Let me wrap up by emphasising that the Reserve Bank does not have a target value for the exchange rate of the rand in mind. We have an inflation targeting framework for monetary policy, which means that we must steer CPIX inflation to within the target area of 6 to 3 per cent in 2002 and 2003, and of 5 to 3 per cent in 2004 and 2005. We are only interested in the exchange rate in so far as its movements may ignite (or counter) a domestic inflation spiral. If strong exchange rate depreciation, for example, leads to higher "imported" inflation, the second-round effect, which would push CPIX inflation above the 6 per cent threshold, the Reserve Bank would have to raise short-term interest rates in order to brake the inflation spiral. Exchange rate targeting and intervention in the foreign exchange market do not feature in the Reserve Bank's way of conducting monetary policy.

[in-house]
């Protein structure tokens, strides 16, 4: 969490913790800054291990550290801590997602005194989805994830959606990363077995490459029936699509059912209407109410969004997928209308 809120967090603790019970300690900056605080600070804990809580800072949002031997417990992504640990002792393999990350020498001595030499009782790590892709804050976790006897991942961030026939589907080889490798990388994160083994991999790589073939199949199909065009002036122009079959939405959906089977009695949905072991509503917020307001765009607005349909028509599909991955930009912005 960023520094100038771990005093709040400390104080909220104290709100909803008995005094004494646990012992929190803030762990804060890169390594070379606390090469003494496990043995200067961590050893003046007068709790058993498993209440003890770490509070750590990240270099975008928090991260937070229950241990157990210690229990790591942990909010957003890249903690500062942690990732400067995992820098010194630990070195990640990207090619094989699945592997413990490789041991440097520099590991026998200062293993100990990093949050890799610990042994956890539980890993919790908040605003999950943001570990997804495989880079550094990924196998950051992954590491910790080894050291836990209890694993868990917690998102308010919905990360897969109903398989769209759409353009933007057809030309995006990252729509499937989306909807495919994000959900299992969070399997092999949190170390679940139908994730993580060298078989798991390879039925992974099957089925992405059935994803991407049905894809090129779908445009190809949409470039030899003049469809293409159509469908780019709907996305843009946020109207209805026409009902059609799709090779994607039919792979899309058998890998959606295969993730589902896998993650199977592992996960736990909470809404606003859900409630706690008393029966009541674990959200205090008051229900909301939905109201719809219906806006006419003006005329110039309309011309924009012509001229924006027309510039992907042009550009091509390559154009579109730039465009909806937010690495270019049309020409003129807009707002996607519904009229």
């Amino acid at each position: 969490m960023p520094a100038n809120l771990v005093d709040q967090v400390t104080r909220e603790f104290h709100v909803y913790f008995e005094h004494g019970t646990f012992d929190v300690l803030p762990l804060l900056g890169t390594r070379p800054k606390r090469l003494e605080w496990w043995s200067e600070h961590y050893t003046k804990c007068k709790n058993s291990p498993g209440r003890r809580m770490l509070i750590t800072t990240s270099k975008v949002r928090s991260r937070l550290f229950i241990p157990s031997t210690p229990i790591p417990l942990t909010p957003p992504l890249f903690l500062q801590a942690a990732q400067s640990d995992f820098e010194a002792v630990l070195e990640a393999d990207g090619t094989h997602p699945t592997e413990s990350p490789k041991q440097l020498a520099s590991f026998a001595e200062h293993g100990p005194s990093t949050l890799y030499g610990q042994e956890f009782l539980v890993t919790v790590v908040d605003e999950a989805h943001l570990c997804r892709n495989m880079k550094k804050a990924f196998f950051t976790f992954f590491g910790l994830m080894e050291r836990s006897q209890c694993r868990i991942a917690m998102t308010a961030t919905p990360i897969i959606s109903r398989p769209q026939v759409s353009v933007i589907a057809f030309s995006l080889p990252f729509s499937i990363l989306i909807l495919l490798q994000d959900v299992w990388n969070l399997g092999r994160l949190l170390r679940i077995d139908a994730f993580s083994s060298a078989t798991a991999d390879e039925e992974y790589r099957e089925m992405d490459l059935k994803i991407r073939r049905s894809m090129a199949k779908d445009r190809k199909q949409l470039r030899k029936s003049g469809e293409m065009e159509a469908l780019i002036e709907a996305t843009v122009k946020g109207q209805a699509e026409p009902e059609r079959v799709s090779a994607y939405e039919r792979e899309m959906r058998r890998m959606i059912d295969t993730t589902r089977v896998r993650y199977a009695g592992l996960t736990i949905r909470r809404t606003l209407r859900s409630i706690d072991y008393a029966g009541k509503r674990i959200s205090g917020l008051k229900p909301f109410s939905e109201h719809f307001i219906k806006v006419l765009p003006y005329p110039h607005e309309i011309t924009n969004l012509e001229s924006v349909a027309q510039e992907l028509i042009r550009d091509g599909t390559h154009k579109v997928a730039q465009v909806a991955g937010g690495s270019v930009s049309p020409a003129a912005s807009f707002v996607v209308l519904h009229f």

Let me take this opportunity to wish you all the best for the festive season and congratulate you, once again, on your achievements. Thank you.


Note: Taking 1921’s exchange rate of $2,43 per rand as the basis, and projecting the course of the exchange rate purely according to inflation differentials, the current exchange rate should be roughly US$0,35 per rand. (The rand is undervalued by approximately 70 per cent.)